of stone obstacles as a further protection against attack
Dún Aonghasa, Inishmore, county Galway
- with surrounding chevaux-de-frise
cashels proper, promontory-forts could they be very large and complex
structures covering up to a hectare or more, but, unlike many cashels,
definitely occupy defensible positions.
cashels (more or less circular stone-walled forts) the largest concentration
is in the Burren of county Clare, and in the maritime counties from
Cork clockwise to Antrim. Many have wall-chambers, stone staircases
and terraces, as well as remains of round huts. Most of these were,
unfortunately, over-restored by fanciful engineers towards the end
of the nineteenth century, and should be admired with a little scepticism.
Dún Conor, Inishmaan, county Galway
few vitrified forts - well-known in Scotland - have recently
been identified in the North of the island. These had a timber framework,
which, when set alight, produced such an intense heat that the stones
started to melt into a kind of glass. This may have been done deliberately,
to solidify the rampart.
Aerial view of the Burren limestone plateau with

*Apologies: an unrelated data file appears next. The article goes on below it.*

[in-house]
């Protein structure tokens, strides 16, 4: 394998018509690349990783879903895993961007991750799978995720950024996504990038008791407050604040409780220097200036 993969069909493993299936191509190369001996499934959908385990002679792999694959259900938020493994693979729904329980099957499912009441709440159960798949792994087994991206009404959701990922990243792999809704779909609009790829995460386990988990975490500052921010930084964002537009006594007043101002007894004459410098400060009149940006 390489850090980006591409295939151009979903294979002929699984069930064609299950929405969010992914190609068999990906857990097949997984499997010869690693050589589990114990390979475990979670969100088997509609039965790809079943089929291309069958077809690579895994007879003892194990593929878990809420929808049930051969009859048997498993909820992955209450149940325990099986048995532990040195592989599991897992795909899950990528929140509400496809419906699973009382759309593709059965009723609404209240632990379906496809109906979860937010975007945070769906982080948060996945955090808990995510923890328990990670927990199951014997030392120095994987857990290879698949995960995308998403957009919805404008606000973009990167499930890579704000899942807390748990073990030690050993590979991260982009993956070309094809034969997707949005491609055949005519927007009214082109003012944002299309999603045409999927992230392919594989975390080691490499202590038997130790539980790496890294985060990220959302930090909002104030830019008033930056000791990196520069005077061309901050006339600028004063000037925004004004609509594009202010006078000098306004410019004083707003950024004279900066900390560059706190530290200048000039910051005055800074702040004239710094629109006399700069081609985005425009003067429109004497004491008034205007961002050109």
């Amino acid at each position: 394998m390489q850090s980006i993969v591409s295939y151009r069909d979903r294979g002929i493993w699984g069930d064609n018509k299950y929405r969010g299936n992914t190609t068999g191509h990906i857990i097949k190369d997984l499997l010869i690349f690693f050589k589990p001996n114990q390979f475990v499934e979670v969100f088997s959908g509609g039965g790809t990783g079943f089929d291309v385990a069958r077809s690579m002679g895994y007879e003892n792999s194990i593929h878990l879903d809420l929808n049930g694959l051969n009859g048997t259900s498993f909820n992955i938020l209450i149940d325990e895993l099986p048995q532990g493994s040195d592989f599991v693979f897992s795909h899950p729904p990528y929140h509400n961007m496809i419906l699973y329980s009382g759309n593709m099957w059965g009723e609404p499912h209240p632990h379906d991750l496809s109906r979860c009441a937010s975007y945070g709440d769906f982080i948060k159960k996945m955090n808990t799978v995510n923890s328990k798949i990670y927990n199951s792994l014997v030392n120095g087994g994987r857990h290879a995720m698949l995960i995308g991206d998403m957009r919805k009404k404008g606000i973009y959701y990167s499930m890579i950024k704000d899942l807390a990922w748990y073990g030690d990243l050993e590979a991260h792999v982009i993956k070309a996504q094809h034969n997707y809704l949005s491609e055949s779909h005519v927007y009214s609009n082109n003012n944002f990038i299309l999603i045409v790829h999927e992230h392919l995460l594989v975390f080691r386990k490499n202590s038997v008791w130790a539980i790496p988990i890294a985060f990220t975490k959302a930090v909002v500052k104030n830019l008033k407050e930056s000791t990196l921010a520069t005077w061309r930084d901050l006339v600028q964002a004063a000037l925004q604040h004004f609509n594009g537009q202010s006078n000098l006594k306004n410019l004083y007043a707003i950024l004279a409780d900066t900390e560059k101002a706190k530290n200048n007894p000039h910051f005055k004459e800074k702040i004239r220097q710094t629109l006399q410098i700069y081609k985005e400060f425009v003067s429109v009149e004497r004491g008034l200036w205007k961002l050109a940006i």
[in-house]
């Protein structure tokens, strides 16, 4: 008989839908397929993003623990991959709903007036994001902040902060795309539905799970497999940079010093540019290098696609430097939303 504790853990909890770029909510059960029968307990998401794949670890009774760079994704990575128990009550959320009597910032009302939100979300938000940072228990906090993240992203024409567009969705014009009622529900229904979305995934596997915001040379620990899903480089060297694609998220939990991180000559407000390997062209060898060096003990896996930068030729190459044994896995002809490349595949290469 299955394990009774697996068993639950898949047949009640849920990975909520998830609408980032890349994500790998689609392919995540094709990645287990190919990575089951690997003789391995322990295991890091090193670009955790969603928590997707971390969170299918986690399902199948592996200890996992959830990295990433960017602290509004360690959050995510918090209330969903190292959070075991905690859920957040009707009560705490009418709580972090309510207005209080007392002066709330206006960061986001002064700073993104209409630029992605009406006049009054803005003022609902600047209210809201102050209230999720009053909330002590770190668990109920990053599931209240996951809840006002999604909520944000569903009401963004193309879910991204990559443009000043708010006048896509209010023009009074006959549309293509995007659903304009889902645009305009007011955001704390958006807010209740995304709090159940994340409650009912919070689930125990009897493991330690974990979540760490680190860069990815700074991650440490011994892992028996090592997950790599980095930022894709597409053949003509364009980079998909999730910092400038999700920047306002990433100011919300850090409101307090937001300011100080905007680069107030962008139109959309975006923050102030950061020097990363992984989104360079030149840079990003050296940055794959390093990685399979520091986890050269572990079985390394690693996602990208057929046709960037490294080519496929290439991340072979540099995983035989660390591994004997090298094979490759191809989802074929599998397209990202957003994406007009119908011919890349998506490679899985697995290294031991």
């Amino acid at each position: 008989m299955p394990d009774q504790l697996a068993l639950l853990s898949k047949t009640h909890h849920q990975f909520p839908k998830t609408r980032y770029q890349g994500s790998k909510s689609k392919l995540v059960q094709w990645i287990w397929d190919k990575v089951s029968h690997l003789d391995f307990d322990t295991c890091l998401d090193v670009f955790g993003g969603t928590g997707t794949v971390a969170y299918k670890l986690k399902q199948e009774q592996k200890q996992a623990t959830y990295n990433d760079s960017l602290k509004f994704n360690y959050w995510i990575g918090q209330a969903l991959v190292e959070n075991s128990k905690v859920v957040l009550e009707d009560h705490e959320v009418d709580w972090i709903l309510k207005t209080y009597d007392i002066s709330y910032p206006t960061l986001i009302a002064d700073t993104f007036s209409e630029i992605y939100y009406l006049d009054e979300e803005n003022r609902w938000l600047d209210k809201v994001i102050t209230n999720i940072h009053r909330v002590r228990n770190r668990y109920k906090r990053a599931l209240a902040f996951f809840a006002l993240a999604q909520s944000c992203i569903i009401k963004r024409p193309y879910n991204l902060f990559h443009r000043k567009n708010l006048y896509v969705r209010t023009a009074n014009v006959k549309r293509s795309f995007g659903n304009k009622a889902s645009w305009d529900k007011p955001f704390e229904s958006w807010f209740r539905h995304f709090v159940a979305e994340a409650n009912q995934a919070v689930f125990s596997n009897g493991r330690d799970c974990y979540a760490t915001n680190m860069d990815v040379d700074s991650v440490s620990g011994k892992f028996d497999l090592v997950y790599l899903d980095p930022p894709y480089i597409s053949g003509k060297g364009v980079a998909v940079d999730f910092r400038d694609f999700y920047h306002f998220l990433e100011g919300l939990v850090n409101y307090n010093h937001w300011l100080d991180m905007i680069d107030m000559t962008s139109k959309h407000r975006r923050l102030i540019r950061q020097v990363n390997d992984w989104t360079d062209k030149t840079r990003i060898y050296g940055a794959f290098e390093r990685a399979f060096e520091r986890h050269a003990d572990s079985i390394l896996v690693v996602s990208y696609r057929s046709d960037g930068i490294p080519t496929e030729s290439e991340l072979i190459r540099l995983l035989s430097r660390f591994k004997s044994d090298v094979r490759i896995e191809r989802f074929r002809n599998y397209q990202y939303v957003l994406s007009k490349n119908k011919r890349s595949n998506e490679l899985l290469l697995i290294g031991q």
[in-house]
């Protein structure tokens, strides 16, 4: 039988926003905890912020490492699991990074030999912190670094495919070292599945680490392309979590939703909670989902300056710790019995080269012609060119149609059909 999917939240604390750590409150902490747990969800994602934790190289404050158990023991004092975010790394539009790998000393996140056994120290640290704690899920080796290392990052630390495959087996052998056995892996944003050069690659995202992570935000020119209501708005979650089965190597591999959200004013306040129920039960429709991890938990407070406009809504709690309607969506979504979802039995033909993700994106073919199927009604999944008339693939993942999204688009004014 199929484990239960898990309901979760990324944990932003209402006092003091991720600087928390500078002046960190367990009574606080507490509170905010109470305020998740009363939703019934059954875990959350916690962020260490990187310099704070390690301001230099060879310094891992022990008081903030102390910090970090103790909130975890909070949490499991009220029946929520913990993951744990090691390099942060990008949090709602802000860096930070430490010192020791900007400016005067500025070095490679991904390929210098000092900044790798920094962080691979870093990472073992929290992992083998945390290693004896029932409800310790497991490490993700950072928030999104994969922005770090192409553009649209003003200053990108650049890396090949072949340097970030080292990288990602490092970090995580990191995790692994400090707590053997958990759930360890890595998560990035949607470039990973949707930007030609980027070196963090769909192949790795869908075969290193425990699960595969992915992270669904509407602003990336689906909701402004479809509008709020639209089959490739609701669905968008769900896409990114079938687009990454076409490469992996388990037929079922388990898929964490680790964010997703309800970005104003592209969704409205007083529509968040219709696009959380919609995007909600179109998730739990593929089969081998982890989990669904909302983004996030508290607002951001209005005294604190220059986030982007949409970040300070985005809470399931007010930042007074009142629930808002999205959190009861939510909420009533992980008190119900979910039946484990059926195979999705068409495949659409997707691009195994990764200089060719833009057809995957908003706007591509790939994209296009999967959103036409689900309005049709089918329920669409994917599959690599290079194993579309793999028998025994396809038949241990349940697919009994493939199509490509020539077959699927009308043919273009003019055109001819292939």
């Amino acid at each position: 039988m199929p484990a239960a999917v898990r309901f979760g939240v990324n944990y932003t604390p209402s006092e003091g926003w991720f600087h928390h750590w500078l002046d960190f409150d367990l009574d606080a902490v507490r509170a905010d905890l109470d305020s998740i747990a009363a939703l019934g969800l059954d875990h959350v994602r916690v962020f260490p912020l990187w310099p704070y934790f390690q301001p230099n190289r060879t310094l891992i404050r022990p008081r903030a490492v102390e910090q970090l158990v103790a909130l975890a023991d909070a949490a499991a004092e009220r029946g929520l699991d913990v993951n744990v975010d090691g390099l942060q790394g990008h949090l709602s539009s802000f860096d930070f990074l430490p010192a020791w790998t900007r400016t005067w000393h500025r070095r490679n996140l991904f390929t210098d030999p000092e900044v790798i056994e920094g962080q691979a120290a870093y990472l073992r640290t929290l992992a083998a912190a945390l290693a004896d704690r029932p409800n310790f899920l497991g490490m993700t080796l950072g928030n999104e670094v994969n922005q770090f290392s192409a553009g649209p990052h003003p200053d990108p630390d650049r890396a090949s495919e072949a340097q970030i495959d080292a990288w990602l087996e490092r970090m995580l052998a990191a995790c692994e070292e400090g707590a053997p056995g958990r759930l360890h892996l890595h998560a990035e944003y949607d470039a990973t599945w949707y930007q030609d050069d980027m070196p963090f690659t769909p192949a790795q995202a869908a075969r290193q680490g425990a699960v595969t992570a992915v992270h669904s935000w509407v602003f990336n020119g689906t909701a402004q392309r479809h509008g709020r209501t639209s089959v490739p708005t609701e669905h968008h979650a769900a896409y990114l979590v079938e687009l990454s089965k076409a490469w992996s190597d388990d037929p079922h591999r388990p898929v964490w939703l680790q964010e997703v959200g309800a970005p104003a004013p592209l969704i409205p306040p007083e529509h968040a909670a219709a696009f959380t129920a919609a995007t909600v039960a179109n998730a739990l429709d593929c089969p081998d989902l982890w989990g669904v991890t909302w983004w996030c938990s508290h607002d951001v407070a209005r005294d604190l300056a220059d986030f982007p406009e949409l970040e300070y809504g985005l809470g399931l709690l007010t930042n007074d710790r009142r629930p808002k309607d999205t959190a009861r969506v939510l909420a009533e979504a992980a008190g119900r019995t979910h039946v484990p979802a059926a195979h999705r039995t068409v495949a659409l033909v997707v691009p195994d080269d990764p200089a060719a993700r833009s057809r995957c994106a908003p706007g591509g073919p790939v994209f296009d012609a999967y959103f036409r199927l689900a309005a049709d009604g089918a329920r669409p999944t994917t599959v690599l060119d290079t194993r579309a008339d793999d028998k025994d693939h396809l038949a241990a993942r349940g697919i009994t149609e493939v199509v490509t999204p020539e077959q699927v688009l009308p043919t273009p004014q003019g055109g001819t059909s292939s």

a typical stone fort.
At least one (over-restored) stone fort is on an artificial island
in a lake.
Doon Fort, county Donegal
islands - known as Crannógs (from crann = tree,
timber, wood) - occur in their thousands all over Ireland, but rarely
bore anything so massive as a cashel. They are now mostly covered
A typical tree-covered crannóg in Lough
Ramor, county Cavan,
and another in Lough Talt, in SW Sligo.
to see another one in county Meath (high resolution)
were built with brushwood and branches weighted with stones, and
defensible corrals were constructed so that cattle could be driven
over and protected during unsettled (that is to say most) times
right up to the late mediæval period. They are not large and
would have been refuges for just one extended family and its cattle.
A fisherman (in the foreground) at Lough-na-Cranagh
on top of Fair Head,
county Antrim, whose crannóg is revetted with stone.
stone forts, but also occurring in huge numbers all over the maritime
counties, are Souterrains or underground passages which served
as places of safe storage of foodstuffs and valuables, of refuge,
and secret means of entering and leaving defended places, particularly
during the period of Viking/Norse raids in the ninth and tenth centuries
- though some were built (and destroyed) as late as the thirteenth
In the 5th century
AD Ireland had undergone a radical change which transformed the
nature of the Irish settlement and made a lasting impact on the
natural environment. Pollen records testify to a huge upsurge in